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Common Clichés and How to Avoid Them in Your Writing

Updated on March 31, 2022Writing Tips

There are many distinctive features of masterly writing, and clichés aren’t among them. 

Clichés are stock phrases that you read so commonly they’re almost meaningless, like “clear as a bell” or “the fact of the matter.” Such phrases bore attentive readers and can suggest laziness or even a lack of originality. So it’s wise to avoid clichés in your writing—either by striking them outright or reworking your ideas to make them more your own.

Because clichés abound (they wouldn’t be clichés if they were rare, after all), you may feel so used to seeing some that you barely notice them. Spotting and remedying clichés in your writing takes practice and care, so we offer some tips below.

Use stronger vocabulary
Grammarly helps you refine your word choice

First, what exactly is a cliché?

Clichés come in several forms. Many are tired sayings and metaphors that evoke zilch. There are lifeless similes like the aforementioned “clear as a bell” or the similarly bland “clear as day,” which scarcely conjures sunshine. 

And the fact of the matter is some are needlessly bloated phrases you could easily trim down. For instance, that last sentence could become more direct by simply starting with “the fact is,” or better yet, skipping the bit about facts altogether.

Other examples of clichés include shopworn proverbs like “when it rains, it pours” and mental shrugs like “whatever happens happens.” 

So what are some strategies for finishing a draft that doesn’t sleepwalk through a procession of trite clichés? 

Get them out of your system 

Don’t let a well-founded aversion to clichés stop you from getting your initial ideas down, however imperfectly. If you find yourself relying on clichés while assembling your first draft, it’s fine—make a note to replace or remove them later. As author Anne Lamott famously put it:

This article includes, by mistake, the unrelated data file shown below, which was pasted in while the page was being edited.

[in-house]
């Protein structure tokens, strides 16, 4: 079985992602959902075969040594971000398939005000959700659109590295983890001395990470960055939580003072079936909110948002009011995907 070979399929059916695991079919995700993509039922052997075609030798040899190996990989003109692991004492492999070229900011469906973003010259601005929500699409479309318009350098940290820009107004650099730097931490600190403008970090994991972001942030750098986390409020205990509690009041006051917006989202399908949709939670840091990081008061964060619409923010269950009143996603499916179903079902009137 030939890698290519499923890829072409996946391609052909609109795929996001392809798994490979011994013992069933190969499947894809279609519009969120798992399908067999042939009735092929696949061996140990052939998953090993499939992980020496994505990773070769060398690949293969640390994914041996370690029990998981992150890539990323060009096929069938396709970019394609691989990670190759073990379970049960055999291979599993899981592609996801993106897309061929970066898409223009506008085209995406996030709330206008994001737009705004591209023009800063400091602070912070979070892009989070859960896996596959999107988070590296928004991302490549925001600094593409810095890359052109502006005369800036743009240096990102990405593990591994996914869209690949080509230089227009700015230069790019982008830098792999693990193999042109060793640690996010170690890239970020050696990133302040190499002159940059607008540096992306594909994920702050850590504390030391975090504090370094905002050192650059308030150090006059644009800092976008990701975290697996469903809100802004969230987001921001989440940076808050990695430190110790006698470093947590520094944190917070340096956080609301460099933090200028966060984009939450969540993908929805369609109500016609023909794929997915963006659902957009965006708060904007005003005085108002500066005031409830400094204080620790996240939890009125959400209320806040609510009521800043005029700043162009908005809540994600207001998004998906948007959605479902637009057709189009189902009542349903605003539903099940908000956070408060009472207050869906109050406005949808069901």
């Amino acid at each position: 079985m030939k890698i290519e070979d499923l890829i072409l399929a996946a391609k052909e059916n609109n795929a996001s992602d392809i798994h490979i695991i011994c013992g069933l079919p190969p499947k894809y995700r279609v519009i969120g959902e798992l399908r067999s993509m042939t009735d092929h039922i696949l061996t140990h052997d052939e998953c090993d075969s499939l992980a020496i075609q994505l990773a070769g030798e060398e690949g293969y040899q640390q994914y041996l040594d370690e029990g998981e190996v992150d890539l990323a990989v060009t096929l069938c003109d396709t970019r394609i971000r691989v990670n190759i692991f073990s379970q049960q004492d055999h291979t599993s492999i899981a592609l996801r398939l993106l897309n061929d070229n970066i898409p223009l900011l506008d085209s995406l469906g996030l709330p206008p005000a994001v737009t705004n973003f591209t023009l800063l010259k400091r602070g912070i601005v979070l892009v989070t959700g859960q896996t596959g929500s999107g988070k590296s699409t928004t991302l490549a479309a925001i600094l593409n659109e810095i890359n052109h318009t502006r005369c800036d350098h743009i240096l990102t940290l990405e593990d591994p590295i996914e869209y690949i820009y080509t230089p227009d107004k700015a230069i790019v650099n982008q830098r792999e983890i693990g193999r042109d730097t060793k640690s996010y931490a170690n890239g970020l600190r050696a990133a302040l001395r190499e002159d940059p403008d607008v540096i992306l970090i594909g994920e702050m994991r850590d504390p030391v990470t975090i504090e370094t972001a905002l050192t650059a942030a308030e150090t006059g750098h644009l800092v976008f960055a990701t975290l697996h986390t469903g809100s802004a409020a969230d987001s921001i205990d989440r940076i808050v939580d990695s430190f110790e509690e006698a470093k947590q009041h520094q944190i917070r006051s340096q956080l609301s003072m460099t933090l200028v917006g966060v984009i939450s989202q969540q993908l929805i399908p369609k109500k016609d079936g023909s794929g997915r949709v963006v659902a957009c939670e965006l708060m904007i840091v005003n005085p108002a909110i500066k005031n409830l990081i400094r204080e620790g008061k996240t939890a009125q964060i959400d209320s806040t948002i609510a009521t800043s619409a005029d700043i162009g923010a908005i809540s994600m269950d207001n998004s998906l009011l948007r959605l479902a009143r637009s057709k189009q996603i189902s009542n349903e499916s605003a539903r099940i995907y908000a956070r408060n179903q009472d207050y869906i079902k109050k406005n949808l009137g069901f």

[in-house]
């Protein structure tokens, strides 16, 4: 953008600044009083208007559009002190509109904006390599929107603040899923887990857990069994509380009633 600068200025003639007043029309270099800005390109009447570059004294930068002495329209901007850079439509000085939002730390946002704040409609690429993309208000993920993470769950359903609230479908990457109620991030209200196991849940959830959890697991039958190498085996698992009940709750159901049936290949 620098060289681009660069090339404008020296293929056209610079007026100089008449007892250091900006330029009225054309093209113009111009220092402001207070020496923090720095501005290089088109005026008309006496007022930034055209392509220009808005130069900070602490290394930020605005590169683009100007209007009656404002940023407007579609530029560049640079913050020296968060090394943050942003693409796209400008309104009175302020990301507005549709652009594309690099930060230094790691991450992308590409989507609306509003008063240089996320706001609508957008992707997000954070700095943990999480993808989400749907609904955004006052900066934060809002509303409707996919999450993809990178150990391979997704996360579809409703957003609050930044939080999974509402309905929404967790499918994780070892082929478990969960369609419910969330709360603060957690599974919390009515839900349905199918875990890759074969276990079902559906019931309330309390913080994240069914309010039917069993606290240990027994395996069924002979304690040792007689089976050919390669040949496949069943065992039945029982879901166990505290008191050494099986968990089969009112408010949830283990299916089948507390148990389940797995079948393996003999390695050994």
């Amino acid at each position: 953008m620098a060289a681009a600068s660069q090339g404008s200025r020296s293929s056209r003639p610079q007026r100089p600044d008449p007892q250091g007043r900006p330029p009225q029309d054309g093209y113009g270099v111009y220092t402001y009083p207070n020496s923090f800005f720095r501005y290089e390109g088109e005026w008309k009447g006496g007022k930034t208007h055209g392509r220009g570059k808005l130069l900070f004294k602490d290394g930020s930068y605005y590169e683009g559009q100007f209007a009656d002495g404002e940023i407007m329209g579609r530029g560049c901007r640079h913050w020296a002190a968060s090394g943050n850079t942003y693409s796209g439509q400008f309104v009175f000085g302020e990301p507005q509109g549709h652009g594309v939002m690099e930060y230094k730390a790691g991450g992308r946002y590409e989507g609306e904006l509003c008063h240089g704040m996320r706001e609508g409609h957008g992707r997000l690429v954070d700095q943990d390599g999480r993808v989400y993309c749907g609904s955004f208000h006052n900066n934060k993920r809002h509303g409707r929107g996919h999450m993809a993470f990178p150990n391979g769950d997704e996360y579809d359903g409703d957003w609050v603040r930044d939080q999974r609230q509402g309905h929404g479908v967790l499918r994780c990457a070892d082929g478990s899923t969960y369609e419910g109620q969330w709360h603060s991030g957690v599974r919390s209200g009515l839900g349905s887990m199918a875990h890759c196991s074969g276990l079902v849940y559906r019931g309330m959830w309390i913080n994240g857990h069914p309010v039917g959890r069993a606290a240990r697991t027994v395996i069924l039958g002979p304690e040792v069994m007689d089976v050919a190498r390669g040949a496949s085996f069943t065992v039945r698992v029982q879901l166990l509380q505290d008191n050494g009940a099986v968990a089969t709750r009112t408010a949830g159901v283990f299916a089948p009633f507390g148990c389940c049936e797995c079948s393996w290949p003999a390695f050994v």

“Almost all good writing begins with terrible first efforts. You need to start somewhere. Start by getting something—anything—down on paper.” 

Note that’s precisely what happened with the words you’re reading now. An early draft was packed to the gills with awful clichés like, well, “packed to the gills.” We mostly improved such phrases using one trusty tool: the delete key. Read on.

You can often just cut them

A lot of clichés amount to stale filler. They don’t have to be replaced, only removed, because a short draft is almost always preferable to one that takes twice as long to say the same thing.

In other cases, clichés can detract from your meaning. “I have too much on my plate as it is” amounts to a roundabout way of telling your editor, “I can’t take another assignment right now.” Here, lose the cliché and say what you mean. 

Remember: Sometimes, when you’re looking to simplify your writing, the dictionary can help you find the right words more than the thesaurus.

>>Read More: 6 Ways to Be Less Wasteful in Your Writing

Try replacing them with something fresh

You don’t always have to reinvent the wheel (argh, sorry). But occasionally, it’s fun to tinker with clichés and try to craft something unique and memorable. 

For example, suppose you’re congratulating a fellow writer who just got two story ideas approved. “You lucky dog!” might not conjure much of an image, but “You’re as lucky as a dog in a bin full of beef jerky” certainly does. 

Not every cliché has to go

In his acclaimed novel Slaughterhouse-Five, Kurt Vonnegut used cliché to powerful effect, repeating the phrase “So it goes” as a way of facing death

Indeed, in certain contexts, clichés are fine—but, be deliberate and sparing with them. 

If you choose to incorporate clichés into your writing, be careful not to combine them, warned George Orwell in his landmark essay “Politics and the English Language”: 

“Incompatible metaphors are frequently mixed, a sure sign that the writer is not interested in what he is saying.” 

In other, highly inelegant words, when you’re tackling clichés in your writing, you don’t want a whole different kettle of fish to fry.

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